Five Top Tree Care Tips for Summer
Do trees like the summer as much as we humans do? They will if we take proper care of them. Every season has its own unique effect on trees, including our hot summers, so it’s especially important to pay attention to the do’s and don’ts of proper care during June, July, August and September. The following are some of our top tips on how to keep your trees healthy during the warmest months of the year.
- Help trees keep their cool
Did you know that hardscaping materials surrounding trees can intensify heat? It’s true, and it is an important reason why the choice of landscaping material should be carefully considered. For example, decomposed granite (often used as mulch under or around trees) makes radiant heat more intense because it absorbs the heat and sun and then reflects it. Other heat “sponges” for trees include block walls, structures, glass, and water surfaces, which all absorb and reflect the sun in hotter months. Too much heat can stress otherwise healthy trees.
- Pay attention to fallen twigs and leaves
If your tree begins to shed twigs or leaves during the summertime, it’s trying to talk to you. While this is a normal process in the fall, it’s a reaction to stress in the summer. Technically, this is known as “summer dormancy,” “summer leaf drop,” and/or “cladoptosis”, and it commonly appears in birch, maples, willows, hackberry, and western red cedar tree species. If this is happening outside your window, there are a few potential explanations:
Your tree may be reacting to soil compaction;
You may have planted a shade-loving tree in the direct sun (or the reverse scenario);
You may have saturated soil;
Or, more than likely, heat and/or drought is the culprit.
The good news is that proper watering should help bring the tree back to health. But remember, planting your tree in the right spot at the get-go will minimize any health issues down the road.
- Water your tree in the right way!
While it is best to plant a new tree in the spring or fall, you can do it in the summer – if you are dedicated to watering consistently. Summer planting poses a greater risk of damage to transplanted trees. During the first few years, your tree is using up a great deal of energy trying to establish its roots, and thereby making it more vulnerable to heat and droughts. Deep watering (keeping the soil moist to a depth that includes all the roots) is crucial to helping the development (and speed) of root establishment.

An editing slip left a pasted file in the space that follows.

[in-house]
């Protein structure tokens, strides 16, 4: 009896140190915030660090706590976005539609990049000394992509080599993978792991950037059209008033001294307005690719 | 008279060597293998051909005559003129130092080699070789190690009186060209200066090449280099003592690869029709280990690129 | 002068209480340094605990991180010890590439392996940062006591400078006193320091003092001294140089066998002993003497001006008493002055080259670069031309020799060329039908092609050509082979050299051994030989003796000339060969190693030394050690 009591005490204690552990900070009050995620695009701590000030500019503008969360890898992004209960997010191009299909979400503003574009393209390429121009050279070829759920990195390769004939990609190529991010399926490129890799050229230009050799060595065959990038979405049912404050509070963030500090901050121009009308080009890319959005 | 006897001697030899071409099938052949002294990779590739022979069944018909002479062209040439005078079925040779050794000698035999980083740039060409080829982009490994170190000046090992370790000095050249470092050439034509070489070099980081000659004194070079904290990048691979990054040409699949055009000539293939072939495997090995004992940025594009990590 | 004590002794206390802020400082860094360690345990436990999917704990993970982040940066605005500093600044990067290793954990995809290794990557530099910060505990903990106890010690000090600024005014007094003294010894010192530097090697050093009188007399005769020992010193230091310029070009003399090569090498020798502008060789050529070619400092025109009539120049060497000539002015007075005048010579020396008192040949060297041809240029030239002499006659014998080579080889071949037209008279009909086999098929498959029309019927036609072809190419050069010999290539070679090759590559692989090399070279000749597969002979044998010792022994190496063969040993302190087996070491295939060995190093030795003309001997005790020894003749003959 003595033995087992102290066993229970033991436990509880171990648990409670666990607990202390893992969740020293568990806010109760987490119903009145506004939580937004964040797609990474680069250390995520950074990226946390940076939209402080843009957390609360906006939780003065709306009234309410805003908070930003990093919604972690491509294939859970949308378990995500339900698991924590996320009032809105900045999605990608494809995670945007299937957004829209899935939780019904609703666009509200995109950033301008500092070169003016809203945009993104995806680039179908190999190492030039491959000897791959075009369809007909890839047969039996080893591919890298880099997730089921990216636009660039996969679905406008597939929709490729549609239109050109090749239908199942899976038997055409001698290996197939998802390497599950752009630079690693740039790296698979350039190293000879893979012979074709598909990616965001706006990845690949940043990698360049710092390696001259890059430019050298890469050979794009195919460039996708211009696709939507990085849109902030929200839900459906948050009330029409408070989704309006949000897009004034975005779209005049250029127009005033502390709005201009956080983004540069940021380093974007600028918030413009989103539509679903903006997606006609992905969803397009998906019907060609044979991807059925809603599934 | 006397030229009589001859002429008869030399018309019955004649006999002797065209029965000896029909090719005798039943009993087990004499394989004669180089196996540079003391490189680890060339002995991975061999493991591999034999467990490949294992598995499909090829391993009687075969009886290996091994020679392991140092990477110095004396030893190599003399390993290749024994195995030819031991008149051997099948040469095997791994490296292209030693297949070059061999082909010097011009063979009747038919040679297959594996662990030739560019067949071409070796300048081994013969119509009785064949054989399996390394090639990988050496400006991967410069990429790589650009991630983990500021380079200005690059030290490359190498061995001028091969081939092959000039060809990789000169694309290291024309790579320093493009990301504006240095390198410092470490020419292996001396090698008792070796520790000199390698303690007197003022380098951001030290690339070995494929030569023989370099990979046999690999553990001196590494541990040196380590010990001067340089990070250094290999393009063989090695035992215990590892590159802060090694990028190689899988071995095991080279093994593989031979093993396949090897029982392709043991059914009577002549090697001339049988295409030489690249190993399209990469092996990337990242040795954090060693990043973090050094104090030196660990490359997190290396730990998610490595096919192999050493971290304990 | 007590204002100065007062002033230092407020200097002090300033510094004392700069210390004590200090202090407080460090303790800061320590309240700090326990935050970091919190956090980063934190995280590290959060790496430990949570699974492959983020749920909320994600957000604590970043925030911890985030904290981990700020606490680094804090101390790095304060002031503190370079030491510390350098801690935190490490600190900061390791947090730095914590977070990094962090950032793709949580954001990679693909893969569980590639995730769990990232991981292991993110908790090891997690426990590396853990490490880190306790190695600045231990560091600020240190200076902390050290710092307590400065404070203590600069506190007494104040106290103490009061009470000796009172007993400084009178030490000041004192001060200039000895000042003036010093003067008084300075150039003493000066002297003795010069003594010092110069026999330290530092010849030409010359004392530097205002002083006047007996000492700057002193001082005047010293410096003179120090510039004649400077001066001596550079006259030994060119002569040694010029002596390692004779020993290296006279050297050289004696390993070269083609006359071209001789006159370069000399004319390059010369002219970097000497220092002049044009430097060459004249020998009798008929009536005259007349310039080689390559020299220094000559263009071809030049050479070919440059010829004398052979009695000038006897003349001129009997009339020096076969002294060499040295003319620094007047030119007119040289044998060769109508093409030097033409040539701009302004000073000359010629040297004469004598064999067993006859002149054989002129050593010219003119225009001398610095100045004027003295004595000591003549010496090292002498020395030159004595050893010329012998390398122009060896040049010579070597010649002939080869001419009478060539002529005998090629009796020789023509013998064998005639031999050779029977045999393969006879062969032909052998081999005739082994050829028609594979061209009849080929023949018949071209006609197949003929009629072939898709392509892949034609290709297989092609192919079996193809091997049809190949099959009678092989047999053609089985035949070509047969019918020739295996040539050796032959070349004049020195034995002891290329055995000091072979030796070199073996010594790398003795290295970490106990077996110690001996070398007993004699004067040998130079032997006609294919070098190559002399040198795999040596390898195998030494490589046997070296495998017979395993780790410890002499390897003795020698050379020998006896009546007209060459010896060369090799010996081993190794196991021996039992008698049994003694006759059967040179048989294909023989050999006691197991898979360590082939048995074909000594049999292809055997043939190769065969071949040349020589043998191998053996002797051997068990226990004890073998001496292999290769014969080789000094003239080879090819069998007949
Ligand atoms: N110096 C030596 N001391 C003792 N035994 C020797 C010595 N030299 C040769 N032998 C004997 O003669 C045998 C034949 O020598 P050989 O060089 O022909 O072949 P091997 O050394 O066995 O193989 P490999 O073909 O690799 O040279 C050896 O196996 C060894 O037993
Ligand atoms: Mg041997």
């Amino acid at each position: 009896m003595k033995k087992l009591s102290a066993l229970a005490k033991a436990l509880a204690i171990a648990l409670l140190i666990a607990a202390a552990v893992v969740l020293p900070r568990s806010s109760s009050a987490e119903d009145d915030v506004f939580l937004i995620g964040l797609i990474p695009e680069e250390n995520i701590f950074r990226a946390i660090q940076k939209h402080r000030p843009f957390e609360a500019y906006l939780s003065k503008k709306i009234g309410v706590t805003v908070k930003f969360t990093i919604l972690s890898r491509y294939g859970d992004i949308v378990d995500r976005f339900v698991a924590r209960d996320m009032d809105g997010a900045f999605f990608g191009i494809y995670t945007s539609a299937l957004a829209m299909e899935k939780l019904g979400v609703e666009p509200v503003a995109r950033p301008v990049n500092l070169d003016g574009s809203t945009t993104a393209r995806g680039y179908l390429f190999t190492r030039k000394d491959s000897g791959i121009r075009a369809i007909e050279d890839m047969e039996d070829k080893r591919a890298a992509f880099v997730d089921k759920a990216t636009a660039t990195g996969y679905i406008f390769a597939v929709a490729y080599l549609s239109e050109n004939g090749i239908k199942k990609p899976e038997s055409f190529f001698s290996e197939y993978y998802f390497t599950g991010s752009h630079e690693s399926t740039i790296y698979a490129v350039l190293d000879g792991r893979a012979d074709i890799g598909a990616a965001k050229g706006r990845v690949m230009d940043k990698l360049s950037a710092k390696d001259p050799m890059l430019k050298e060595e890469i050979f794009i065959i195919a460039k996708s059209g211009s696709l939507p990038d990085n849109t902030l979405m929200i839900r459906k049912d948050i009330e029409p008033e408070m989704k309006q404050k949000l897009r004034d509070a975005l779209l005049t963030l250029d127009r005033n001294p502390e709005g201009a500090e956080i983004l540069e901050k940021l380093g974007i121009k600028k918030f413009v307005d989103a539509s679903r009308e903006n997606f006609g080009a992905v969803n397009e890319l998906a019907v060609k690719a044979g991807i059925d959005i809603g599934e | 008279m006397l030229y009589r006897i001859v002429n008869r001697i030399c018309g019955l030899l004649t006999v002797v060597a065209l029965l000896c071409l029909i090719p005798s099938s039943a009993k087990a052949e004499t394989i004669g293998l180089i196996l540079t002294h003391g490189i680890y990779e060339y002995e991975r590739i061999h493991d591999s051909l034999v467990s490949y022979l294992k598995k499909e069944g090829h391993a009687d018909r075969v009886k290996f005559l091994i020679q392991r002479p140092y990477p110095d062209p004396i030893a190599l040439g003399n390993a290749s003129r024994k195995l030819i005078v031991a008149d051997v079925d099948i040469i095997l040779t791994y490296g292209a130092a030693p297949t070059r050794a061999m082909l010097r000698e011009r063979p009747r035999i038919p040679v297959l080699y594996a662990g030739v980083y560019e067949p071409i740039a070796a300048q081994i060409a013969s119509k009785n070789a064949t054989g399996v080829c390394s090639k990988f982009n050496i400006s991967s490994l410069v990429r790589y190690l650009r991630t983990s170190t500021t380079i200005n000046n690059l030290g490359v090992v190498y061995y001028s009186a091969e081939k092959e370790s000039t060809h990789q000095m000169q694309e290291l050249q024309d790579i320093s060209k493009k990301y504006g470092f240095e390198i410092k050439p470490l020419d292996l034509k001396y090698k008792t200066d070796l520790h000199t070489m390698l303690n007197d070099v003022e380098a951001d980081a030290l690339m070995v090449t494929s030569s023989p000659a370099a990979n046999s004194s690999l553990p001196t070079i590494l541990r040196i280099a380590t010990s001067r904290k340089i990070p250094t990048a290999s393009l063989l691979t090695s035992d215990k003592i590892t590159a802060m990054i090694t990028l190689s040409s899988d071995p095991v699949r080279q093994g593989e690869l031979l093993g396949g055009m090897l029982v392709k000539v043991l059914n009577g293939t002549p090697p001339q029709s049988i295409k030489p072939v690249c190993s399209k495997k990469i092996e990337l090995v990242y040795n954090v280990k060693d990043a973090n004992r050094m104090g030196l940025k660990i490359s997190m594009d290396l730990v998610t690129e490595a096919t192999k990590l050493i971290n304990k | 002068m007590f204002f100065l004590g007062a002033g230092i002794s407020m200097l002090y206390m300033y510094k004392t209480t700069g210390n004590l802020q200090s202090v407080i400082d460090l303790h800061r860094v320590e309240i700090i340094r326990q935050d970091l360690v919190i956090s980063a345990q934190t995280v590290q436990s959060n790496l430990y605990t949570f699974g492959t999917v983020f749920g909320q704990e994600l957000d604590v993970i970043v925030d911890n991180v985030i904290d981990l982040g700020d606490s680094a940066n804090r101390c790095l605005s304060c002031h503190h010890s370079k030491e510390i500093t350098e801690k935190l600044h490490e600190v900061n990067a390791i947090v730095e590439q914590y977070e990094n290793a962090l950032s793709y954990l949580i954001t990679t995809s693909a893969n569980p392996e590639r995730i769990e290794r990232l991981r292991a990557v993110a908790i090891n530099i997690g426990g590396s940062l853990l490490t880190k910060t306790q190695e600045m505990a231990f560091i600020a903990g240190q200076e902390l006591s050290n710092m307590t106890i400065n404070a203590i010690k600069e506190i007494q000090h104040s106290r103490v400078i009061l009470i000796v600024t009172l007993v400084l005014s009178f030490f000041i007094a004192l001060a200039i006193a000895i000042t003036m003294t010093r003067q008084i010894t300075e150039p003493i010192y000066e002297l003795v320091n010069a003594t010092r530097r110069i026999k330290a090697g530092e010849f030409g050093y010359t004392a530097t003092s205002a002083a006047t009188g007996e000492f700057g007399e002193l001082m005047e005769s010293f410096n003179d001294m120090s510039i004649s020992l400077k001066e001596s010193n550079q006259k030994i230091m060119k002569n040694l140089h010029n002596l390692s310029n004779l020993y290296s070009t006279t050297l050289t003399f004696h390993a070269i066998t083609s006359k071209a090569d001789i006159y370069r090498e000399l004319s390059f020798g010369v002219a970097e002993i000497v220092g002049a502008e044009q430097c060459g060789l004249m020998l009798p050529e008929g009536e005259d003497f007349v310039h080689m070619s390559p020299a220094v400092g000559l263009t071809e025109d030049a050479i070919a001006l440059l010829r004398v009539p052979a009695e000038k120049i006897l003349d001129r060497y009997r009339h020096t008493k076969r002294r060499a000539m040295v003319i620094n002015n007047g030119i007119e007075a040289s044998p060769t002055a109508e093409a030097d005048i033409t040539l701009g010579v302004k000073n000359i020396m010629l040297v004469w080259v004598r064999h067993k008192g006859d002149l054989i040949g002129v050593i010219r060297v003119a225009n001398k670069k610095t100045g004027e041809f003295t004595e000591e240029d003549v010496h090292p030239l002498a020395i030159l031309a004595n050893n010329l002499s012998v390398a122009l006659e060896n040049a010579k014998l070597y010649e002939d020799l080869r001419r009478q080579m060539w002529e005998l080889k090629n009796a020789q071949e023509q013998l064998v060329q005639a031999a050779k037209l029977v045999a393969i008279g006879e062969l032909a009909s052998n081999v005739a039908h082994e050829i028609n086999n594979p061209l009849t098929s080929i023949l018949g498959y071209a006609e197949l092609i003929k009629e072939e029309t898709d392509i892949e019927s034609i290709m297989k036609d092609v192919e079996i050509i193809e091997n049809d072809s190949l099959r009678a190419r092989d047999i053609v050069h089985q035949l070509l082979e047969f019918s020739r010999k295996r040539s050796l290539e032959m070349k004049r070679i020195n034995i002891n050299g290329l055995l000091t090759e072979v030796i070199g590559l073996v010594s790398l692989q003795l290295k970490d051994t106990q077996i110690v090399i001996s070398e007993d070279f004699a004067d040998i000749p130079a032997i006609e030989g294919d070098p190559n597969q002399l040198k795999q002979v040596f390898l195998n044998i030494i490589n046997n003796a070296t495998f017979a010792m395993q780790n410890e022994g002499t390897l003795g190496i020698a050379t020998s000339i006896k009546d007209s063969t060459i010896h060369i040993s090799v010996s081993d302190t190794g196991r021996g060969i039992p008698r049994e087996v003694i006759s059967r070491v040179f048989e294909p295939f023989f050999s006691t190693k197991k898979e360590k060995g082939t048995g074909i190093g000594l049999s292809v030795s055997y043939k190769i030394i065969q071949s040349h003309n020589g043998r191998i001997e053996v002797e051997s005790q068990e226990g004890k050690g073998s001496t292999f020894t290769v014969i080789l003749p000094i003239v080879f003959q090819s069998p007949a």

How much water is too much? You might be surprised to learn that overwatering is a fairly common tree care mistake. The rule of thumb is to avoid causing soggy soil. The goal is to have damp soil that dries in a short period and will allow enough oxygen into the soil. You can usually achieve this with a steady stream of water from a garden hose for about 30 seconds; a diffuser nozzle is best for tree seedlings. If you want a more accurate read, insert a garden trowel into the ground about 2 inches deep, moving the blade back and forth to establish a small trench. Put your finger in the hole: if the soil is damp, you won’t need to water; if it’s dry, however, you will. After a couple years, the root system of your tree becomes established enough to allow it to better withstand a hotter and drier summer.
- Let mulch do some heavy lifting
Mulch is a great addition to landscaping since it can help retain moisture. This makes mulch especially helpful for new and transplanted trees. The reason for this is that mulch acts as a natural buffer from both drastic hot and cold temperature changes that we Mainers experience each year. It also prevents soil compaction, keeps the weeds out by helping prevent root competition, and helps minimize damage from lawnmowers and string trimmers. To correctly mulch around a tree, remove any grass within a 3 to 10 foot area surrounding the base (depending on your tree size), and pour natural mulch, such as bark or wood pieces, within this circle. The depth of the mulch should be about 2 to 4 inches, but be careful to keep the mulch from touching the trunk of the tree.
- To prune or not to prune …
Summer pruning is often done for corrective purposes, especially since the warmer months make for easy identification of defective limbs. Summer pruning is sometimes used to “dwarf” the development of a branch or tree.
However, use caution when considering pruning in the summer. Leaves keep trees cool, and too much pruning can put the tree into stress. In addition, if you prune a tree too drastically, you could expose the tree bark to intense sun creating a condition known as ‘sun scalding’. Younger and thinner trees are especially susceptible to sun scalding, and excessive heat can actually kill the entire tree or its limbs. Remember: trees rely on leaves for food production and shade in the hotter months, so please make sure they have what they need to thrive!
It’s important to look at why you feel the need to prune in the summer, or in any season. If you feel a tree is getting too large, it may simply be the wrong species of tree for your yard. Or, your over-watering and over-fertilizing may be putting the tree into growth overdrive.
As a rule of thumb, limit your summer pruning to dead/broken branch removal, especially if it’s posing a threat to your property or people. Keep in mind that regular pruning is not always necessary every year. When it doubt, call a tree service pro.
Let us handle your summer tree services!
If you are more interested in using your summer weekends to hit the beach or host a BBQ, we don’t blame you! You can rely on our expert tree services to get the job done. After an on-site visit, we can help determine any seasonal tree services that you may need, in the summer and throughout the year.
Talk with a BJS Tree Service expert for all your tree